Some of the 23 deaths in NI jails in the last five years could have been avoided, according to the head of the body that inspects prisons.
Brendan McGuigan, chief inspector of Criminal Justice NI, said he was "frustrated" more has not been done to improve prisoners' safety.
A report has highlighted concerns about suicide and bullying in prisons.
The prison service and South Eastern Health and Social Care Trust said they would "carefully consider" the report.
The inspection report was compiled by the Regulation and Quality Improvement Authority (RQIA) and the CJI and looked at the standards of prisons at Hydebank Wood, Maghaberry and Magilligan.
Mr McGuigan told the BBC's Good Morning Ulster programme that problems had been highlighted some time ago.
"Three years ago, we had the ministers of health and justice ordering a review in terms of vulnerable prisoners - three years later that still hasn't been published," he said.
"I find that amazing to be honest with you.
"This was a priority for them, there had been a cluster of deaths in custody and still we don't have that review published. I think it's a disgrace."
The director general of the NI Prison Service, Ronnie Armour, said he was surprised by Mr McGuigan's comment that some of the deaths could have been avoided.
He said he understands that nine of the 23 deaths were from natural causes.
"Every death in custody is one too many, but I have to be honest with the public and say that having a strategy in place, important as that is, will not necessarily save a life in a prison," he said.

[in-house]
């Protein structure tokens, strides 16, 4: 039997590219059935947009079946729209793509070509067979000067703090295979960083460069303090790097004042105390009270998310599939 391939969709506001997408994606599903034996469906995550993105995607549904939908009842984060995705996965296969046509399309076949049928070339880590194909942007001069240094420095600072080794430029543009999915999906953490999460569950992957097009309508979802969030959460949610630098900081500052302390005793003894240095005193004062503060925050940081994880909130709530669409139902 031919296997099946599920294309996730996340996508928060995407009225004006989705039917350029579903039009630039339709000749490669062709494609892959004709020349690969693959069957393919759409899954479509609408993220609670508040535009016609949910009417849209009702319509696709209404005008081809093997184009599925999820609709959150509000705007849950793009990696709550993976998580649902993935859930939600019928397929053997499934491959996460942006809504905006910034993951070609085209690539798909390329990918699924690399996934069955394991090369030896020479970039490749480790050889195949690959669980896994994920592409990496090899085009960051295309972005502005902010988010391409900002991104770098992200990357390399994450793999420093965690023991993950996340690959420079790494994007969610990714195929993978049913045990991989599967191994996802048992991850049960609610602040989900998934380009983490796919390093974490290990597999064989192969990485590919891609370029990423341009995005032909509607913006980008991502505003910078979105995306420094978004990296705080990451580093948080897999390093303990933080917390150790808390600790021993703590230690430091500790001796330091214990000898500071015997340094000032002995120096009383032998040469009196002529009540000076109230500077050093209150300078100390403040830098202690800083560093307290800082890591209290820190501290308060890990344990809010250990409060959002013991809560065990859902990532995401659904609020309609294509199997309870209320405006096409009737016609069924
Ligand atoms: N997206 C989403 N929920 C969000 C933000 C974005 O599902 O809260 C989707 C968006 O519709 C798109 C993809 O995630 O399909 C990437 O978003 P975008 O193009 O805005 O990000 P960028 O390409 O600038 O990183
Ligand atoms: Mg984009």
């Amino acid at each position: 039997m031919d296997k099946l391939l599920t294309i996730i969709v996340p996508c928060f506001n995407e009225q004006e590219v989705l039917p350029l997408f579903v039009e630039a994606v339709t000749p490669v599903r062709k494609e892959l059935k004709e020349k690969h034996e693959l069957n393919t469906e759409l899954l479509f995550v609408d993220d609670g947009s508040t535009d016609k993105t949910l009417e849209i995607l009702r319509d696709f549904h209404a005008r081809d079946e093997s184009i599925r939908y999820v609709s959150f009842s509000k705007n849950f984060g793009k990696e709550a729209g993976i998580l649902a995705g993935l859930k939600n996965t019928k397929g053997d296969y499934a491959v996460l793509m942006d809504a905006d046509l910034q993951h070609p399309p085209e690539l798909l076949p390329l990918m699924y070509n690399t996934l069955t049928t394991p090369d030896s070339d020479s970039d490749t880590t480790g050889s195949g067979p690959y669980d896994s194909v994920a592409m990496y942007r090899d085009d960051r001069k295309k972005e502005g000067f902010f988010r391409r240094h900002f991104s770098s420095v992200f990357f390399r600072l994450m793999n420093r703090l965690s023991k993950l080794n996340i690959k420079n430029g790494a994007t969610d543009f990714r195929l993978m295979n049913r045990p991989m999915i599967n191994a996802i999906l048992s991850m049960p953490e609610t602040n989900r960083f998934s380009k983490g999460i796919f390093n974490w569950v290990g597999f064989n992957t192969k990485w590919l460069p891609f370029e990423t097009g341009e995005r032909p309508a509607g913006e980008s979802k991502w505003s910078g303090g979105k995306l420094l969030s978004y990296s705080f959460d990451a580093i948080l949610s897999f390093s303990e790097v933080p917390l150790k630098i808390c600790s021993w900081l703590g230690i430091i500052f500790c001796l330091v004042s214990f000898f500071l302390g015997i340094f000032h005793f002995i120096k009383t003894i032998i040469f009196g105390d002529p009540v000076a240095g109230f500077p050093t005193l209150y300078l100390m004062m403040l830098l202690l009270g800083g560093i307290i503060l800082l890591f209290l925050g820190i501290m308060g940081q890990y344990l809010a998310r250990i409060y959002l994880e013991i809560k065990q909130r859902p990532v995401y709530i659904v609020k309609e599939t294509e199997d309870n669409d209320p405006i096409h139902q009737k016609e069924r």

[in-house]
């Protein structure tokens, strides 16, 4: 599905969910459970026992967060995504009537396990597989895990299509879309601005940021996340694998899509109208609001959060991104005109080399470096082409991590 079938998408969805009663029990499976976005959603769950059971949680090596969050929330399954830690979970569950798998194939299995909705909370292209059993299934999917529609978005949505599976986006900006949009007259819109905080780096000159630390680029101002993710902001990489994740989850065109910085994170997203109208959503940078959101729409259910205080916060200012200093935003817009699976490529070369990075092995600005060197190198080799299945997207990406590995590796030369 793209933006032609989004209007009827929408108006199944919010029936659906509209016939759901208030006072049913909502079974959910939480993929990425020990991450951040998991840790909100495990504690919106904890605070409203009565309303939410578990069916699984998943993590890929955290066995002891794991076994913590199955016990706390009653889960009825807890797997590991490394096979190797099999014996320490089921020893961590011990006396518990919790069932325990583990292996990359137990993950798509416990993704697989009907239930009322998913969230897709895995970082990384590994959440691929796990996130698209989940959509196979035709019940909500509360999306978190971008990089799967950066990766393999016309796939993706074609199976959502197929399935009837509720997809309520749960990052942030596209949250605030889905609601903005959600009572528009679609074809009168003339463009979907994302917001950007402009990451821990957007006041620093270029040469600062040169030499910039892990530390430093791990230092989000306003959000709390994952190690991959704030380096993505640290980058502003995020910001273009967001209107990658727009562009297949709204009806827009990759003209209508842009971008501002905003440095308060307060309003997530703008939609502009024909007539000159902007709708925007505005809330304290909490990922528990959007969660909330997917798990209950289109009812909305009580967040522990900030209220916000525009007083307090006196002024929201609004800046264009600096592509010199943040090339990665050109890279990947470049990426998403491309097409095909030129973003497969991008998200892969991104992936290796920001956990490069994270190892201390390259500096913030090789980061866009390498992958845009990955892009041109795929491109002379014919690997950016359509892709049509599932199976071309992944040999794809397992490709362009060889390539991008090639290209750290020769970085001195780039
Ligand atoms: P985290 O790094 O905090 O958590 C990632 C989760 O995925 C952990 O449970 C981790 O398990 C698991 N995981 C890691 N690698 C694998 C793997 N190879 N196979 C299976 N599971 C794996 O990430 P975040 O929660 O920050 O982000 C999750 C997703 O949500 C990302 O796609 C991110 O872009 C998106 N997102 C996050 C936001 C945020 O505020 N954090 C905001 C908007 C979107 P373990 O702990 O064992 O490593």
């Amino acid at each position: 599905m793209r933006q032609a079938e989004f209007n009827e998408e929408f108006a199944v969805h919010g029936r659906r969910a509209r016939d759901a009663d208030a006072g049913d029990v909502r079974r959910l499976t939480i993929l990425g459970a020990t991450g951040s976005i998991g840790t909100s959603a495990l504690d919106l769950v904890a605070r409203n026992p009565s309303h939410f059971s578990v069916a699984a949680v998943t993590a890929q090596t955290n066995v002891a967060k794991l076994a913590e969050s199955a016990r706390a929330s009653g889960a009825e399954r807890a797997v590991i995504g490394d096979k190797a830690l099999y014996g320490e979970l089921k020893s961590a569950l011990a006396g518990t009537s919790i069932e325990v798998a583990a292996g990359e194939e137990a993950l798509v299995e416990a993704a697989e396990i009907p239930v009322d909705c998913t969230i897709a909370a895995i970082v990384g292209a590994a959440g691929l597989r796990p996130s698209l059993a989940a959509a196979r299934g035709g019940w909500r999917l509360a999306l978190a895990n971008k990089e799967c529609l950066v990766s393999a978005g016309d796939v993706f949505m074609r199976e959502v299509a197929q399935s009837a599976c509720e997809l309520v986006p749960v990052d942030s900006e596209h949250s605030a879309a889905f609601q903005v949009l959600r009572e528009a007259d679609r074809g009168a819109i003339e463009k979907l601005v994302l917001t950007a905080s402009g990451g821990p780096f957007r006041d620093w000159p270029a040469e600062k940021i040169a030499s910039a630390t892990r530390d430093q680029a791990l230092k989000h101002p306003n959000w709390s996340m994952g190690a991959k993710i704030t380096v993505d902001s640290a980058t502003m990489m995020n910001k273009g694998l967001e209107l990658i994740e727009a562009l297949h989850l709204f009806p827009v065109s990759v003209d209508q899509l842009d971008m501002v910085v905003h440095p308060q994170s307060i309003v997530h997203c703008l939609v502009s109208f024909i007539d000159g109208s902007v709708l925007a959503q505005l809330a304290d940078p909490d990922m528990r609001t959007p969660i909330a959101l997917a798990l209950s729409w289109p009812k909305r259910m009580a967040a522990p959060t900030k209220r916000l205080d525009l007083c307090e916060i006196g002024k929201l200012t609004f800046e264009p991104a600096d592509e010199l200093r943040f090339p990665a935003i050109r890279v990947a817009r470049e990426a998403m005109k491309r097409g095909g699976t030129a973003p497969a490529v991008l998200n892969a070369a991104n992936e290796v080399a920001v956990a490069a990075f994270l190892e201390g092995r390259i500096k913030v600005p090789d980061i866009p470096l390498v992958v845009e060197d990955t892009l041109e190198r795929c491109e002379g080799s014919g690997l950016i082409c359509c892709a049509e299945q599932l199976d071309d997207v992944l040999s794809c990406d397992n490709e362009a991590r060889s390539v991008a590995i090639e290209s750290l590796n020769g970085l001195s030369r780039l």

"What's really important is what the South Eastern Trust and prison officers are doing on the landing."
The report also says prisoners' access to illegal and prescription drugs must be addressed.
Mr McGuigan has called for better co-operation to tackle the problems.
He said many prisoners arrived with "significant diagnosed and undiagnosed healthcare needs and for those with mental health issues, personality disorders, drug or alcohol addiction or learning difficulties, imprisonment can be a time of great vulnerability".
He said a previous report in 2014 made recommendations to the Northern Ireland Prison Service (NIPS) and South Eastern Health and Social Care Trust (SEHSCT) to ensure prisoners were cared for and supported.
"When inspectors returned in 2018, we found that bullying remained a significant issue and, as a result, have repeated our recommendation that NIPS should as a priority, review its violence reduction and anti-bullying strategy and this work should be completed within six months," said Mr McGuigan.
"We welcome the steps taken by the NIPS to reduce the supply of drugs coming into prison but I believe more needs to be done jointly by the NIPS and SEHSCT to tackle prisoners' access to illegal drugs and the diversion and abuse of prescription medication."
He added that "while at an operational level" the partnership between the prison service and the trust had improved, "difficulties at a strategic level had contributed to the slow pace of progress".
Mr McGuigan said: "I acknowledge there have been a number of incidents where the prompt actions and interventions of staff have undoubtedly saved lives and that there are many committed and dedicated individuals who are working to ensure the prisoners within their care are kept safe and secure."
Earlier, Mr Armour and South Eastern Health and Social Care Trust (SEHSCT) Director of Prison Healthcare, Bria Mongan, issued a joint statement responding to the report.
It said: "We will carefully consider the recommendations in the report and while significant progress has been made in the 14 months since the inspection was carried out, we will continue to develop our work.
"Keeping people in our care safe is a priority for everyone working in our prisons."
It added: "It is no exaggeration to say prison officers and healthcare staff save lives."